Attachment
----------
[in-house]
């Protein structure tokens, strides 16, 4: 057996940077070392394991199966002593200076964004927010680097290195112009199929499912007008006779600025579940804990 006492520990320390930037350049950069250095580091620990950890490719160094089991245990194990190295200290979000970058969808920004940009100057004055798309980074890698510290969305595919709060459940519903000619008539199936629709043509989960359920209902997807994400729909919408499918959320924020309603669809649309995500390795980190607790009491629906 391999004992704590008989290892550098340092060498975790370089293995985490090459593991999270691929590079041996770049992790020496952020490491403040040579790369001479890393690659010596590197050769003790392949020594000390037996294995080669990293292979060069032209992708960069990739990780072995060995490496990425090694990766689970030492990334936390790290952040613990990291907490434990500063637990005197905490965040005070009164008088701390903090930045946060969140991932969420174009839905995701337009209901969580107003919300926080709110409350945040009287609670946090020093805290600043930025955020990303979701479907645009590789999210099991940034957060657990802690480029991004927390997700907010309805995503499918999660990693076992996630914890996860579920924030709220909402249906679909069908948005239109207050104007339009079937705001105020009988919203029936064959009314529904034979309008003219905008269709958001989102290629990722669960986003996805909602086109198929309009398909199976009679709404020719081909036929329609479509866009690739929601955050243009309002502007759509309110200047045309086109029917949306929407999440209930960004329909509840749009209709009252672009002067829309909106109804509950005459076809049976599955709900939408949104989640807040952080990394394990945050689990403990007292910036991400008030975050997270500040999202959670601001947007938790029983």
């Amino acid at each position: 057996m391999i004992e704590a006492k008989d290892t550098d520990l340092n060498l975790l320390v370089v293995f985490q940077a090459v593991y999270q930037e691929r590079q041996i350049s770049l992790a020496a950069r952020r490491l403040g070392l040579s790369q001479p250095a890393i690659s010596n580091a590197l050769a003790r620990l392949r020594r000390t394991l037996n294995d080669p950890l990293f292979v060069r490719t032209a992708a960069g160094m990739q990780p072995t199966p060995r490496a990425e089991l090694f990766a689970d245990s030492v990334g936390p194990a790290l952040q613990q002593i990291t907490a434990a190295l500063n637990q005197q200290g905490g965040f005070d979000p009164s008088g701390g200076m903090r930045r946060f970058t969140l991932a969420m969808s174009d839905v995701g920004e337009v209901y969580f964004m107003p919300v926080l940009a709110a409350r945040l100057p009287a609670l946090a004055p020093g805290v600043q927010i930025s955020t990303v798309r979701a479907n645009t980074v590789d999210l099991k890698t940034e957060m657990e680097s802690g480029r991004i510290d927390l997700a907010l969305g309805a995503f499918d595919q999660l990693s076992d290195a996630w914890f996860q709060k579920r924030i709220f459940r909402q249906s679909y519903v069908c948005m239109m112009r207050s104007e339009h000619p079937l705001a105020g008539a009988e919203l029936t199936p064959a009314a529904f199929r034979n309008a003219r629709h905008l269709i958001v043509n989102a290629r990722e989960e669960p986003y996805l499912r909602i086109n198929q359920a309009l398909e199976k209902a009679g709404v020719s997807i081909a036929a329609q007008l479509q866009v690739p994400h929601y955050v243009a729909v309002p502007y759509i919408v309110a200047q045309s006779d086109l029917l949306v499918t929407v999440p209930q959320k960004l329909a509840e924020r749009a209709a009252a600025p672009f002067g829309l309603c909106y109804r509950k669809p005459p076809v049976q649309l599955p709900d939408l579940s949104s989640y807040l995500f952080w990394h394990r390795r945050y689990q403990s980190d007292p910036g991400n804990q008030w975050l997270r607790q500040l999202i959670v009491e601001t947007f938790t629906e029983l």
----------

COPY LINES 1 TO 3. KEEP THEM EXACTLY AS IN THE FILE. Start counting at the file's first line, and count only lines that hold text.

[in-house]
């Protein structure tokens, strides 16, 4: 057996940077070392394991199966002593200076964004927010680097290195112009199929499912007008006779600025579940804990 006492520990320390930037350049950069250095580091620990950890490719160094089991245990194990190295200290979000970058969808920004940009100057004055798309980074890698510290969305595919709060459940519903000619008539199936629709043509989960359920209902997807994400729909919408499918959320924020309603669809649309995500390795980190607790009491629906 391999004992704590008989290892550098340092060498975790370089293995985490090459593991999270691929590079041996770049992790020496952020490491403040040579790369001479890393690659010596590197050769003790392949020594000390037996294995080669990293292979060069032209992708960069990739990780072995060995490496990425090694990766689970030492990334936390790290952040613990990291907490434990500063637990005197905490965040005070009164008088701390903090930045946060969140991932969420174009839905995701337009209901969580107003919300926080709110409350945040009287609670946090020093805290600043930025955020990303979701479907645009590789999210099991940034957060657990802690480029991004927390997700907010309805995503499918999660990693076992996630914890996860579920924030709220909402249906679909069908948005239109207050104007339009079937705001105020009988919203029936064959009314529904034979309008003219905008269709958001989102290629990722669960986003996805909602086109198929309009398909199976009679709404020719081909036929329609479509866009690739929601955050243009309002502007759509309110200047045309086109029917949306929407999440209930960004329909509840749009209709009252672009002067829309909106109804509950005459076809049976599955709900939408949104989640807040952080990394394990945050689990403990007292910036991400008030975050997270500040999202959670601001947007938790029983």
């Amino acid at each position: 057996m391999i004992e704590a006492k008989d290892t550098d520990l340092n060498l975790l320390v370089v293995f985490q940077a090459v593991y999270q930037e691929r590079q041996i350049s770049l992790a020496a950069r952020r490491l403040g070392l040579s790369q001479p250095a890393i690659s010596n580091a590197l050769a003790r620990l392949r020594r000390t394991l037996n294995d080669p950890l990293f292979v060069r490719t032209a992708a960069g160094m990739q990780p072995t199966p060995r490496a990425e089991l090694f990766a689970d245990s030492v990334g936390p194990a790290l952040q613990q002593i990291t907490a434990a190295l500063n637990q005197q200290g905490g965040f005070d979000p009164s008088g701390g200076m903090r930045r946060f970058t969140l991932a969420m969808s174009d839905v995701g920004e337009v209901y969580f964004m107003p919300v926080l940009a709110a409350r945040l100057p009287a609670l946090a004055p020093g805290v600043q927010i930025s955020t990303v798309r979701a479907n645009t980074v590789d999210l099991k890698t940034e957060m657990e680097s802690g480029r991004i510290d927390l997700a907010l969305g309805a995503f499918d595919q999660l990693s076992d290195a996630w914890f996860q709060k579920r924030i709220f459940r909402q249906s679909y519903v069908c948005m239109m112009r207050s104007e339009h000619p079937l705001a105020g008539a009988e919203l029936t199936p064959a009314a529904f199929r034979n309008a003219r629709h905008l269709i958001v043509n989102a290629r990722e989960e669960p986003y996805l499912r909602i086109n198929q359920a309009l398909e199976k209902a009679g709404v020719s997807i081909a036929a329609q007008l479509q866009v690739p994400h929601y955050v243009a729909v309002p502007y759509i919408v309110a200047q045309s006779d086109l029917l949306v499918t929407v999440p209930q959320k960004l329909a509840e924020r749009a209709a009252a600025p672009f002067g829309l309603c909106y109804r509950k669809p005459p076809v049976q649309l599955p709900d939408l579940s949104s989640y807040l995500f952080w990394h394990r390795r945050y689990q403990s980190d007292p910036g991400n804990q008030w975050l997270r607790q500040l999202i959670v009491e601001t947007f938790t629906e029983l």